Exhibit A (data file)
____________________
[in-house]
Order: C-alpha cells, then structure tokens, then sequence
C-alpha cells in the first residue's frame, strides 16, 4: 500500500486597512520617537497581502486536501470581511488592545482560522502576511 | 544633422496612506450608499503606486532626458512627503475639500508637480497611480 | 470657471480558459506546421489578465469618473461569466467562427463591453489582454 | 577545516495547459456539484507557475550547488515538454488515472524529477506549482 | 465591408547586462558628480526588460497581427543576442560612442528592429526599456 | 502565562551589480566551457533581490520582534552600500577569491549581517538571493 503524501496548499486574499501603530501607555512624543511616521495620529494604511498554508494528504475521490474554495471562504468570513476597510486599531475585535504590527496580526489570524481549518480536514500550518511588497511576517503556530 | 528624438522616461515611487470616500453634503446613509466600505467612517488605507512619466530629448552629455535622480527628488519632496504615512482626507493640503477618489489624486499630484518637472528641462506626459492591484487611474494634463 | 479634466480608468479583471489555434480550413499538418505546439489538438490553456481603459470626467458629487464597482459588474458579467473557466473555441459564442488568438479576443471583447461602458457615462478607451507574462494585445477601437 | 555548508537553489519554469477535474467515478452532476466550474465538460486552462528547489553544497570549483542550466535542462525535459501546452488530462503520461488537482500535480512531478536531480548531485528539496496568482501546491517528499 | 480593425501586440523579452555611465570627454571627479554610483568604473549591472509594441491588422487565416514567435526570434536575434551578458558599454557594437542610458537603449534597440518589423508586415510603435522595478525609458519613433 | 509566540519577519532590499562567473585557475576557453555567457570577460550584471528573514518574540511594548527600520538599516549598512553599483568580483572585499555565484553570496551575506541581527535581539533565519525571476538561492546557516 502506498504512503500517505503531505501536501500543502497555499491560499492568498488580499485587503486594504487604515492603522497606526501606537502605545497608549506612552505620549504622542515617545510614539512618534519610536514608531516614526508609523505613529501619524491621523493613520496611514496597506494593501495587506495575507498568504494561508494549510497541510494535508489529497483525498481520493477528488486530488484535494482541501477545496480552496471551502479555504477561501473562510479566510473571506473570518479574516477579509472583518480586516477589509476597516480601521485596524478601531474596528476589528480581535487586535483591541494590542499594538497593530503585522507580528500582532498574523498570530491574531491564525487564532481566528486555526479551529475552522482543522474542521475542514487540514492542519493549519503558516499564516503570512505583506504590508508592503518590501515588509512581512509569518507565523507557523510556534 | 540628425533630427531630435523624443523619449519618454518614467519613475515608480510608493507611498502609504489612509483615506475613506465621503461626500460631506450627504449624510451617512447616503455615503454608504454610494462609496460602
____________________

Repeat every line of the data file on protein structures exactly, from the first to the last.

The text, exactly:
[in-house]
Order: C-alpha cells, then structure tokens, then sequence
C-alpha cells in the first residue's frame, strides 16, 4: 500500500486597512520617537497581502486536501470581511488592545482560522502576511 | 544633422496612506450608499503606486532626458512627503475639500508637480497611480 | 470657471480558459506546421489578465469618473461569466467562427463591453489582454 | 577545516495547459456539484507557475550547488515538454488515472524529477506549482 | 465591408547586462558628480526588460497581427543576442560612442528592429526599456 | 502565562551589480566551457533581490520582534552600500577569491549581517538571493 503524501496548499486574499501603530501607555512624543511616521495620529494604511498554508494528504475521490474554495471562504468570513476597510486599531475585535504590527496580526489570524481549518480536514500550518511588497511576517503556530 | 528624438522616461515611487470616500453634503446613509466600505467612517488605507512619466530629448552629455535622480527628488519632496504615512482626507493640503477618489489624486499630484518637472528641462506626459492591484487611474494634463 | 479634466480608468479583471489555434480550413499538418505546439489538438490553456481603459470626467458629487464597482459588474458579467473557466473555441459564442488568438479576443471583447461602458457615462478607451507574462494585445477601437 | 555548508537553489519554469477535474467515478452532476466550474465538460486552462528547489553544497570549483542550466535542462525535459501546452488530462503520461488537482500535480512531478536531480548531485528539496496568482501546491517528499 | 480593425501586440523579452555611465570627454571627479554610483568604473549591472509594441491588422487565416514567435526570434536575434551578458558599454557594437542610458537603449534597440518589423508586415510603435522595478525609458519613433 | 509566540519577519532590499562567473585557475576557453555567457570577460550584471528573514518574540511594548527600520538599516549598512553599483568580483572585499555565484553570496551575506541581527535581539533565519525571476538561492546557516 502506498504512503500517505503531505501536501500543502497555499491560499492568498488580499485587503486594504487604515492603522497606526501606537502605545497608549506612552505620549504622542515617545510614539512618534519610536514608531516614526508609523505613529501619524491621523493613520496611514496597506494593501495587506495575507498568504494561508494549510497541510494535508489529497483525498481520493477528488486530488484535494482541501477545496480552496471551502479555504477561501473562510479566510473571506473570518479574516477579509472583518480586516477589509476597516480601521485596524478601531474596528476589528480581535487586535483591541494590542499594538497593530503585522507580528500582532498574523498570530491574531491564525487564532481566528486555526479551529475552522482543522474542521475542514487540514492542519493549519503558516499564516503570512505583506504590508508592503518590501515588509512581512509569518507565523507557523510556534 | 540628425533630427531630435523624443523619449519618454518614467519613475515608480510608493507611498502609504489612509483615506475613506465621503461626500460631506450627504449624510451617512447616503455615503454608504454610494462609496460602